Vol. 57 No. 3 (2018): 10th IWGTD - Special issue on Grapevine Trunk Diseases
Current topics - 10th Special Issue on Grapevine Trunk Diseases

A protocol for the management of grapevine rootstock mother vines to reduce latent infections by grapevine trunk pathogens in cuttings

Box 925, Llanelly, Victoria, 3551, Australia
Instituto Agroforestal Mediterráneo, Universitat Politècnica de València, Camino de Vera S/N, 46022-Valencia, Spain
National Wine and Grape Industry Centre, Charles Sturt University, Locked Bag 588, WaggaWagga, NSW, 2678, Australia
Instituto de Ciencias de la Vid y del Vino (ICVV), Consejo Superior de Investigaciones Científicas - Universidad de la Rioja - Gobierno de La Rioja, Ctra. LO-20 Salida 13, 26071 Logroño, Spain
Francois HALLEN
ARC Infruitec-Nietvoorbij (The Fruit, Vine and Wine Institute of the Agricultural Research Council), Private Bag X5026, Stellenbosch, 7599, South Africa Department of Plant Pathology, Stellenbosch University, Private Bag X1, Matieland, 7602, South Africa
Stefano DI MARCO
Istituto di Biometeorologia, Consiglio Nazionale delle Ricerche, Via Gobetti 101, 40129 – Bologna, Italy
Richard SMART
Smart Viticulture, 31 North Corner, Newlyn, TR185JG, UK

Published 2018-12-31


  • rootstock management,
  • trunk diseases,
  • latent transmission

How to Cite

H. WAITE, “A protocol for the management of grapevine rootstock mother vines to reduce latent infections by grapevine trunk pathogens in cuttings”, Phytopathol. Mediterr., vol. 57, no. 3, pp. 384–398, Dec. 2018.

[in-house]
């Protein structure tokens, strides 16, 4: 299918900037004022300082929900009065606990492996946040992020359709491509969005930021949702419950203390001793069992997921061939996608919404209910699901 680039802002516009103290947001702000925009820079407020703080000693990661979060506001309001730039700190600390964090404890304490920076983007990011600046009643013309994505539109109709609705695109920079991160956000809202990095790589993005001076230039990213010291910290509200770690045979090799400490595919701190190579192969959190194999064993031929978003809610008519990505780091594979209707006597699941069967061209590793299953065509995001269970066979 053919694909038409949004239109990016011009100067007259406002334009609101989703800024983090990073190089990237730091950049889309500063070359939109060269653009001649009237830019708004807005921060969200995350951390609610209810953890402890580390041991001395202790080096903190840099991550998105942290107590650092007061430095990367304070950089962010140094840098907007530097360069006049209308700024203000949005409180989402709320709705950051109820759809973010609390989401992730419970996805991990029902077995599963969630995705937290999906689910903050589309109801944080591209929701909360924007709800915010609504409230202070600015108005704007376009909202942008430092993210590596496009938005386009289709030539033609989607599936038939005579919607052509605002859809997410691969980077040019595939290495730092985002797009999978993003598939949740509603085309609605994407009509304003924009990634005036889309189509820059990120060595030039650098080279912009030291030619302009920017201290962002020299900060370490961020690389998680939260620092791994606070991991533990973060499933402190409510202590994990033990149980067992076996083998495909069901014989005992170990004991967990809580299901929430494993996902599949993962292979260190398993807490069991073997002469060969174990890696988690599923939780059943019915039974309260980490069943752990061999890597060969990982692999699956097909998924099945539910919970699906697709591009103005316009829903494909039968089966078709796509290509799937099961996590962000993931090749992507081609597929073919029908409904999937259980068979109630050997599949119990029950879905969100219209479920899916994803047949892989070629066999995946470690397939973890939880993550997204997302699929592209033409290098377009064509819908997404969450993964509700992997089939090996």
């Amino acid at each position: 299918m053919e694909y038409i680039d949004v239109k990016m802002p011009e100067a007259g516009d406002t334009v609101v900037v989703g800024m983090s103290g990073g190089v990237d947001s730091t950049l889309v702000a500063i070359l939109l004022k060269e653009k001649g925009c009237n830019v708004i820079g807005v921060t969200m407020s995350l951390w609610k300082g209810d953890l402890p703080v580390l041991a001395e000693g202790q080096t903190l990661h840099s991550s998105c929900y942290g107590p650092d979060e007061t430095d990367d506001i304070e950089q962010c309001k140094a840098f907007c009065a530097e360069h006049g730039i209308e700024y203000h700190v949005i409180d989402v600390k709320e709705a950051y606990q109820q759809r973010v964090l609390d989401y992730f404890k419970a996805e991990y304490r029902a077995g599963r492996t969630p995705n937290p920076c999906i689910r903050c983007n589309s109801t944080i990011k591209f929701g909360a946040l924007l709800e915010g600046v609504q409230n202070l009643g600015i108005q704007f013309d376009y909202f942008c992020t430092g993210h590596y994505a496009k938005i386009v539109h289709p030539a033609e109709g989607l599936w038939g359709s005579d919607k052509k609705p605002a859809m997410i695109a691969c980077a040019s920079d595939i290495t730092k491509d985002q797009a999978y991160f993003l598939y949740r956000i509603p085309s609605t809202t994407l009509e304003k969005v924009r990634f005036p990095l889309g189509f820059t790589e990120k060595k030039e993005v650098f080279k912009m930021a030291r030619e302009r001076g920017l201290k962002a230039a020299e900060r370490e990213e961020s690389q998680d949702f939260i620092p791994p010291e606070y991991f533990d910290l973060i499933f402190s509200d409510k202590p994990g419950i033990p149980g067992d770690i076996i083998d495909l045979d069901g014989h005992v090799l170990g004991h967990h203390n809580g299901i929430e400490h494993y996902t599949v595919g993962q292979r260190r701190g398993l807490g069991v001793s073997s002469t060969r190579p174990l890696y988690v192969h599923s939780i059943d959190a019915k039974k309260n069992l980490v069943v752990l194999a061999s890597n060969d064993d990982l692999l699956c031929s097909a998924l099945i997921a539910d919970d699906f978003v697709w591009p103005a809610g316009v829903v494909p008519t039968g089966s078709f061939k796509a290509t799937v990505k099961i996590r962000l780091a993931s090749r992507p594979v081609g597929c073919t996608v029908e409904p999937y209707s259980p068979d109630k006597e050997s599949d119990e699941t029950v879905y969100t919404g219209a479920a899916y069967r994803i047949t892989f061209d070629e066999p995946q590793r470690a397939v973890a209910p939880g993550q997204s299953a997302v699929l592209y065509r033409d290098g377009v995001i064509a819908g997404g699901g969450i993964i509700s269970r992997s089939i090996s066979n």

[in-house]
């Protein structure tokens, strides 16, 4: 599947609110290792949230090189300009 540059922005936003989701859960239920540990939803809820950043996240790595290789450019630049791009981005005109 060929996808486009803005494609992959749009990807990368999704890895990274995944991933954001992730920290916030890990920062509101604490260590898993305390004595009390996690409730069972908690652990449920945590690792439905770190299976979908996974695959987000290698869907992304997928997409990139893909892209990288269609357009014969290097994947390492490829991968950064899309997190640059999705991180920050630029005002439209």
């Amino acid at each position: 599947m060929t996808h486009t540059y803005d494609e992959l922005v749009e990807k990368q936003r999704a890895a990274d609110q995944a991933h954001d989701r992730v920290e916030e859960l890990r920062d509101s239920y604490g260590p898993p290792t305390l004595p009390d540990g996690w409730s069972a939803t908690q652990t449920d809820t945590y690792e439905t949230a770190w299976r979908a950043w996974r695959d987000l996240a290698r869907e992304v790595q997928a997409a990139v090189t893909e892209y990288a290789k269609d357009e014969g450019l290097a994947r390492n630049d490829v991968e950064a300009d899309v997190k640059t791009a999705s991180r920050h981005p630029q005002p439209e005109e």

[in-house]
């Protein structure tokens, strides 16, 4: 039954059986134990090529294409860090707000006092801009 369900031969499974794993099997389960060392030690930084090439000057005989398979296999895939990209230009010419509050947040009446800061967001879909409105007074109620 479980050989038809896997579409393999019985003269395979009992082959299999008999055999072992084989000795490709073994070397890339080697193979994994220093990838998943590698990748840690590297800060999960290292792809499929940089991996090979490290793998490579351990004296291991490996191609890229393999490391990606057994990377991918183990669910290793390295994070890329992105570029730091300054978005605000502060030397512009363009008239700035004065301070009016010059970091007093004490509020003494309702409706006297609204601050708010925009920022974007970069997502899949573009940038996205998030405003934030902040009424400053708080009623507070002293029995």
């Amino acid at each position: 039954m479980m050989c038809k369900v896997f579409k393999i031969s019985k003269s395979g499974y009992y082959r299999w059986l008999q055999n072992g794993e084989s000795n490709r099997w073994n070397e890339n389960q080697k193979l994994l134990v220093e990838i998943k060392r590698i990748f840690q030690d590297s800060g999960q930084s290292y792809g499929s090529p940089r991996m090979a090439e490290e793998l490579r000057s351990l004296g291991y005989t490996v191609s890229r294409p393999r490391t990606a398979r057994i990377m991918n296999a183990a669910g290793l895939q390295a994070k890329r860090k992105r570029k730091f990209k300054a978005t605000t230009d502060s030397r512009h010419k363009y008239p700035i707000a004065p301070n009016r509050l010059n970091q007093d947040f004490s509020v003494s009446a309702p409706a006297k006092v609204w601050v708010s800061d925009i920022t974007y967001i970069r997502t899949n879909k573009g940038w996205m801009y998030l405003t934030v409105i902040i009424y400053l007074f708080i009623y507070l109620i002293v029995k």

A protocol is offered as a guideline for managers of rootstock mother grapevines, and as a potential research framework for to reduce infections by Grapevine Trunk Disease (GTD) pathogens in rootstock mother vines and cuttings. Latent infections by GTD pathogens in rootstock cuttings are a major source of the pathogens in grafted nursery vines and subsequently in new vineyards. The many pruning cuts made at the crowns of mother vines predispose them to infection which is transmitted to the new shoots via the xylem. Direct penetration by epiphytic inoculum on the bark of the shoots/canes can also occur. Mother vines with unprotected pruning wounds are typically heavily infected, particularly if they are not trellised. Availability of pruning wound treatments is limited in many countries. The spread of GTD pathogen inoculum can be reduced by avoiding sprinkler and flood irrigation, by trellising mother vines so that canopies are off the soil, and by spraying fungicides or painting wounds immediately after canes are harvested. Frequent trunk renewal aids in reducing inoculum. Cuts should be made to retain long internodes on the mother vines, cuttings should not contact the soil and pruning debris should be promptly destroyed. Cutting implements should be disinfested regularly and cuttings should be dipped in a registered fungicide or sterilant. Soaking cuttings increases fungal populations in the basal wounds and softens the bark, favouring penetration by pathogen inoculum. Dormant bench grafting in nurseries produces more GTD-symptomatic vines than field chip budding, so improved management for rootstock mother vines is more important where dormant cuttings are bench grafted. GTD epidemiology in source blocks is summarised, and best practice protocols for mother vine management and pre-grafting stages of propagation are suggested. Similar principles could be applied to scion mother vine management.


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